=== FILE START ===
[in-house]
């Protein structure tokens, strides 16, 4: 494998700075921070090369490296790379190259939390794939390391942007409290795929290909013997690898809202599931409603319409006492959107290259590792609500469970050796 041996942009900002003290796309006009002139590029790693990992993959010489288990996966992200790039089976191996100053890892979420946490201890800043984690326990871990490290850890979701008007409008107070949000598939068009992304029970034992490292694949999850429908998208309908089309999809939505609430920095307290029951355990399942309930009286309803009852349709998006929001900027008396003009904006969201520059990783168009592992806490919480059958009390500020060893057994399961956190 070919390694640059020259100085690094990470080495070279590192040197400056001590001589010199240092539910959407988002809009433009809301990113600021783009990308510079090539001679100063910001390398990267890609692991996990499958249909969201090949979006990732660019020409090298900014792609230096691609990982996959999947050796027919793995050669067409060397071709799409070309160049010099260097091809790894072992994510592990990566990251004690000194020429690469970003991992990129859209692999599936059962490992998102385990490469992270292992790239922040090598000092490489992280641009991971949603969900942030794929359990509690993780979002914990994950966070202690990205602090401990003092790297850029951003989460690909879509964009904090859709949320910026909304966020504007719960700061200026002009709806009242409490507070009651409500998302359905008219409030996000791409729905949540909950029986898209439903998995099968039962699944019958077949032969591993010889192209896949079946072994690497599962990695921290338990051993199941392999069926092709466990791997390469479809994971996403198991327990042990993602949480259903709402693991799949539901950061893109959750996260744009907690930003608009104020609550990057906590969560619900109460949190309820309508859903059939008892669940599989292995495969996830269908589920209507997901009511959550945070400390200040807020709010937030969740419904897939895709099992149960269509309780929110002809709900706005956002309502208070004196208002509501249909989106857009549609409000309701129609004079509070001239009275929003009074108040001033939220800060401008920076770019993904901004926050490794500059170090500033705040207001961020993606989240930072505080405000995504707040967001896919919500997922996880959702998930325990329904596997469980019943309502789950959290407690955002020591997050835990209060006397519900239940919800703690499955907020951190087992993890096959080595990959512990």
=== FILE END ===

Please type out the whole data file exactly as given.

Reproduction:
[in-house]
């Protein structure tokens, strides 16, 4: 494998700075921070090369490296790379190259939390794939390391942007409290795929290909013997690898809202599931409603319409006492959107290259590792609500469970050796 041996942009900002003290796309006009002139590029790693990992993959010489288990996966992200790039089976191996100053890892979420946490201890800043984690326990871990490290850890979701008007409008107070949000598939068009992304029970034992490292694949999850429908998208309908089309999809939505609430920095307290029951355990399942309930009286309803009852349709998006929001900027008396003009904006969201520059990783168009592992806490919480059958009390500020060893057994399961956190 070919390694640059020259100085690094990470080495070279590192040197400056001590001589010199240092539910959407988002809009433009809301990113600021783009990308510079090539001679100063910001390398990267890609692991996990499958249909969201090949979006990732660019020409090298900014792609230096691609990982996959999947050796027919793995050669067409060397071709799409070309160049010099260097091809790894072992994510592990990566990251004690000194020429690469970003991992990129859209692999599936059962490992998102385990490469992270292992790239922040090598000092490489992280641009991971949603969900942030794929359990509690993780979002914990994950966070202690990205602090401990003092790297850029951003989460690909879509964009904090859709949320910026909304966020504007719960700061200026002009709806009242409490507070009651409500998302359905008219409030996000791409729905949540909950029986898209439903998995099968039962699944019958077949032969591993010889192209896949079946072994690497599962990695921290338990051993199941392999069926092709466990791997390469479809994971996403198991327990042990993602949480259903709402693991799949539901950061893109959750996260744009907690930003608009104020609550990057906590969560619900109460949190309820309508859903059939008892669940599989292995495969996830269908589920209507997901009511959550945070400390200040807020709010937030969740419904897939895709099992149960269509309780929110002809709900706005956002309502208070004196208002509501249909989106857009549609409000309701129609004079509070001239009275929003009074108040001033939220800060401008920076770019993904901004926050490794500059170090500033705040207001961020993606989240930072505080405000995504707040967001896919919500997922996880959702998930325990329904596997469980019943309502789950959290407690955002020591997050835990209060006397519900239940919800703690499955907020951190087992993890096959080595990959512990």